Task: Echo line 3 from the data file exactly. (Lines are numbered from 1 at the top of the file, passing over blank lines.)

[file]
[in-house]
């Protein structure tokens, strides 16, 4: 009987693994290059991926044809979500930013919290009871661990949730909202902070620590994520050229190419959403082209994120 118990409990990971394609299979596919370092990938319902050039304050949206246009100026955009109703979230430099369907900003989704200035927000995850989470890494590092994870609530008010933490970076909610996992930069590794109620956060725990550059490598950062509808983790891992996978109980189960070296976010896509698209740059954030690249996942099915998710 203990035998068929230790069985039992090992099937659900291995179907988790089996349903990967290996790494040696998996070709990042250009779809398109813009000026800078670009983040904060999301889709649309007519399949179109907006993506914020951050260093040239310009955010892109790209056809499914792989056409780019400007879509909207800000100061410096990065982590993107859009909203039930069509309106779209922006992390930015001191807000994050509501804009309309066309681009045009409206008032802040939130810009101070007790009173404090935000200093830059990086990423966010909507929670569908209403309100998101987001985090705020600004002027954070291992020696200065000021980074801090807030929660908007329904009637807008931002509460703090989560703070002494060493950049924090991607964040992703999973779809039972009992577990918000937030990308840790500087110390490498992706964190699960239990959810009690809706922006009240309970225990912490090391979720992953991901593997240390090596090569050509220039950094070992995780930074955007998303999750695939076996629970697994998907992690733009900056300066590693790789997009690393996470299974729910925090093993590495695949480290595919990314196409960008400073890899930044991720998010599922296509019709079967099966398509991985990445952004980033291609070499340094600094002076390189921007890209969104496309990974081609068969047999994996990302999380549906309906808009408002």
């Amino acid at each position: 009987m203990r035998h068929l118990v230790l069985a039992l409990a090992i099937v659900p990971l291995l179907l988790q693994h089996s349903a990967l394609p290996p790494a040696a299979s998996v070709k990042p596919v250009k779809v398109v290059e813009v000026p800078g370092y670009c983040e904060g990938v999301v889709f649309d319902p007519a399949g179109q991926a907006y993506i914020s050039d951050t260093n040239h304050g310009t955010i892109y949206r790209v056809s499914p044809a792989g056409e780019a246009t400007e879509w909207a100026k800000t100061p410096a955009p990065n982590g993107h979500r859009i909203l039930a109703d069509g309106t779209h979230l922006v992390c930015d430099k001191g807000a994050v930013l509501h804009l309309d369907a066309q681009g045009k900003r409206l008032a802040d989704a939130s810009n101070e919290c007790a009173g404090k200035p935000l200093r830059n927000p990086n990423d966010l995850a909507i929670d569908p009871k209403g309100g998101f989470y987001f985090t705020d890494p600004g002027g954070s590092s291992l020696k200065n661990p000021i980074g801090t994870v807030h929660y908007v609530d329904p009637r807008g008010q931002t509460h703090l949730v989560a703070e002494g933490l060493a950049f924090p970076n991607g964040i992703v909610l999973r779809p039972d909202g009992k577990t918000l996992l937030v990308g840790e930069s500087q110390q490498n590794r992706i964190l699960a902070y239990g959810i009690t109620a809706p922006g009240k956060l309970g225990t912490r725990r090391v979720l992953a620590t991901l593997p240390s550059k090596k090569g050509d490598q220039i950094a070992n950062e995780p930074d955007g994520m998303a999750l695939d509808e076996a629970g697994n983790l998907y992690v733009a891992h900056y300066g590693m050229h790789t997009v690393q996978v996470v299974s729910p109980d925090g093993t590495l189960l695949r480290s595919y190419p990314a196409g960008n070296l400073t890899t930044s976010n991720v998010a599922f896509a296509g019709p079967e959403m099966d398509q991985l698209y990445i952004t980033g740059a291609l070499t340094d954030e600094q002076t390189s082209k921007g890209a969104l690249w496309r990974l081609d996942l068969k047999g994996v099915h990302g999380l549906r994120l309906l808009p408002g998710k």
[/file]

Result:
């Amino acid at each position: 009987m203990r035998h068929l118990v230790l069985a039992l409990a090992i099937v659900p990971l291995l179907l988790q693994h089996s349903a990967l394609p290996p790494a040696a299979s998996v070709k990042p596919v250009k779809v398109v290059e813009v000026p800078g370092y670009c983040e904060g990938v999301v889709f649309d319902p007519a399949g179109q991926a907006y993506i914020s050039d951050t260093n040239h304050g310009t955010i892109y949206r790209v056809s499914p044809a792989g056409e780019a246009t400007e879509w909207a100026k800000t100061p410096a955009p990065n982590g993107h979500r859009i909203l039930a109703d069509g309106t779209h979230l922006v992390c930015d430099k001191g807000a994050v930013l509501h804009l309309d369907a066309q681009g045009k900003r409206l008032a802040d989704a939130s810009n101070e919290c007790a009173g404090k200035p935000l200093r830059n927000p990086n990423d966010l995850a909507i929670d569908p009871k209403g309100g998101f989470y987001f985090t705020d890494p600004g002027g954070s590092s291992l020696k200065n661990p000021i980074g801090t994870v807030h929660y908007v609530d329904p009637r807008g008010q931002t509460h703090l949730v989560a703070e002494g933490l060493a950049f924090p970076n991607g964040i992703v909610l999973r779809p039972d909202g009992k577990t918000l996992l937030v990308g840790e930069s500087q110390q490498n590794r992706i964190l699960a902070y239990g959810i009690t109620a809706p922006g009240k956060l309970g225990t912490r725990r090391v979720l992953a620590t991901l593997p240390s550059k090596k090569g050509d490598q220039i950094a070992n950062e995780p930074d955007g994520m998303a999750l695939d509808e076996a629970g697994n983790l998907y992690v733009a891992h900056y300066g590693m050229h790789t997009v690393q996978v996470v299974s729910p109980d925090g093993t590495l189960l695949r480290s595919y190419p990314a196409g960008n070296l400073t890899t930044s976010n991720v998010a599922f896509a296509g019709p079967e959403m099966d398509q991985l698209y990445i952004t980033g740059a291609l070499t340094d954030e600094q002076t390189s082209k921007g890209a969104l690249w496309r990974l081609d996942l068969k047999g994996v099915h990302g999380l549906r994120l309906l808009p408002g998710k």